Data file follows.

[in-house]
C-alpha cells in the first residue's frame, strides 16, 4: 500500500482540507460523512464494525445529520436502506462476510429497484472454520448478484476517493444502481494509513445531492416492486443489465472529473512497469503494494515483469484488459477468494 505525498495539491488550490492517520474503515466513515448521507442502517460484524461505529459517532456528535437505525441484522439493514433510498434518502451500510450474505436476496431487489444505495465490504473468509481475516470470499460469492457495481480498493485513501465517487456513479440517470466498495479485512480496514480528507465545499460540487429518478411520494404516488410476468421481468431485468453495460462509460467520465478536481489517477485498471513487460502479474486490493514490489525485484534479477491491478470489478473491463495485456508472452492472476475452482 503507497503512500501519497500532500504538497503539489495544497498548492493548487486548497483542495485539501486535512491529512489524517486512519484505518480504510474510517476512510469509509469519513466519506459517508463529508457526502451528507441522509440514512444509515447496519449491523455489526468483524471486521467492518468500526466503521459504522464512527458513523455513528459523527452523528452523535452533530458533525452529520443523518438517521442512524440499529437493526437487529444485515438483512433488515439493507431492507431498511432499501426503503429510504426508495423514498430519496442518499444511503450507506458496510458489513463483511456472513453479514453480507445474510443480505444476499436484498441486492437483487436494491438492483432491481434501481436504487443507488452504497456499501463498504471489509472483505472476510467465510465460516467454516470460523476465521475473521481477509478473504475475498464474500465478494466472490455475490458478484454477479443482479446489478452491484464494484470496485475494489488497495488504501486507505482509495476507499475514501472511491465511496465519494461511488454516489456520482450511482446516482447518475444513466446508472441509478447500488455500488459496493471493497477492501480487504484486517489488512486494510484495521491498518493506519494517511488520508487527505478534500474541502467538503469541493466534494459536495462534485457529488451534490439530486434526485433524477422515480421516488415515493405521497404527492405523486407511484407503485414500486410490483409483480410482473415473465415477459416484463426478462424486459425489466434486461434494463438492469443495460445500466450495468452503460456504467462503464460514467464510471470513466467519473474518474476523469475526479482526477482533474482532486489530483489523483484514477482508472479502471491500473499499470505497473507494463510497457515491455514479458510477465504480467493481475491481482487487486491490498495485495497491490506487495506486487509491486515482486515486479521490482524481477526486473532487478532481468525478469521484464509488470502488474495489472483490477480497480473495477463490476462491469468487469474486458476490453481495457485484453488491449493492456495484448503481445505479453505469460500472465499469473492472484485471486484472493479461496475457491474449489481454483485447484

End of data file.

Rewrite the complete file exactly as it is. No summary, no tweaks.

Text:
[in-house]
C-alpha cells in the first residue's frame, strides 16, 4: 500500500482540507460523512464494525445529520436502506462476510429497484472454520448478484476517493444502481494509513445531492416492486443489465472529473512497469503494494515483469484488459477468494 505525498495539491488550490492517520474503515466513515448521507442502517460484524461505529459517532456528535437505525441484522439493514433510498434518502451500510450474505436476496431487489444505495465490504473468509481475516470470499460469492457495481480498493485513501465517487456513479440517470466498495479485512480496514480528507465545499460540487429518478411520494404516488410476468421481468431485468453495460462509460467520465478536481489517477485498471513487460502479474486490493514490489525485484534479477491491478470489478473491463495485456508472452492472476475452482 503507497503512500501519497500532500504538497503539489495544497498548492493548487486548497483542495485539501486535512491529512489524517486512519484505518480504510474510517476512510469509509469519513466519506459517508463529508457526502451528507441522509440514512444509515447496519449491523455489526468483524471486521467492518468500526466503521459504522464512527458513523455513528459523527452523528452523535452533530458533525452529520443523518438517521442512524440499529437493526437487529444485515438483512433488515439493507431492507431498511432499501426503503429510504426508495423514498430519496442518499444511503450507506458496510458489513463483511456472513453479514453480507445474510443480505444476499436484498441486492437483487436494491438492483432491481434501481436504487443507488452504497456499501463498504471489509472483505472476510467465510465460516467454516470460523476465521475473521481477509478473504475475498464474500465478494466472490455475490458478484454477479443482479446489478452491484464494484470496485475494489488497495488504501486507505482509495476507499475514501472511491465511496465519494461511488454516489456520482450511482446516482447518475444513466446508472441509478447500488455500488459496493471493497477492501480487504484486517489488512486494510484495521491498518493506519494517511488520508487527505478534500474541502467538503469541493466534494459536495462534485457529488451534490439530486434526485433524477422515480421516488415515493405521497404527492405523486407511484407503485414500486410490483409483480410482473415473465415477459416484463426478462424486459425489466434486461434494463438492469443495460445500466450495468452503460456504467462503464460514467464510471470513466467519473474518474476523469475526479482526477482533474482532486489530483489523483484514477482508472479502471491500473499499470505497473507494463510497457515491455514479458510477465504480467493481475491481482487487486491490498495485495497491490506487495506486487509491486515482486515486479521490482524481477526486473532487478532481468525478469521484464509488470502488474495489472483490477480497480473495477463490476462491469468487469474486458476490453481495457485484453488491449493492456495484448503481445505479453505469460500472465499469473492472484485471486484472493479461496475457491474449489481454483485447484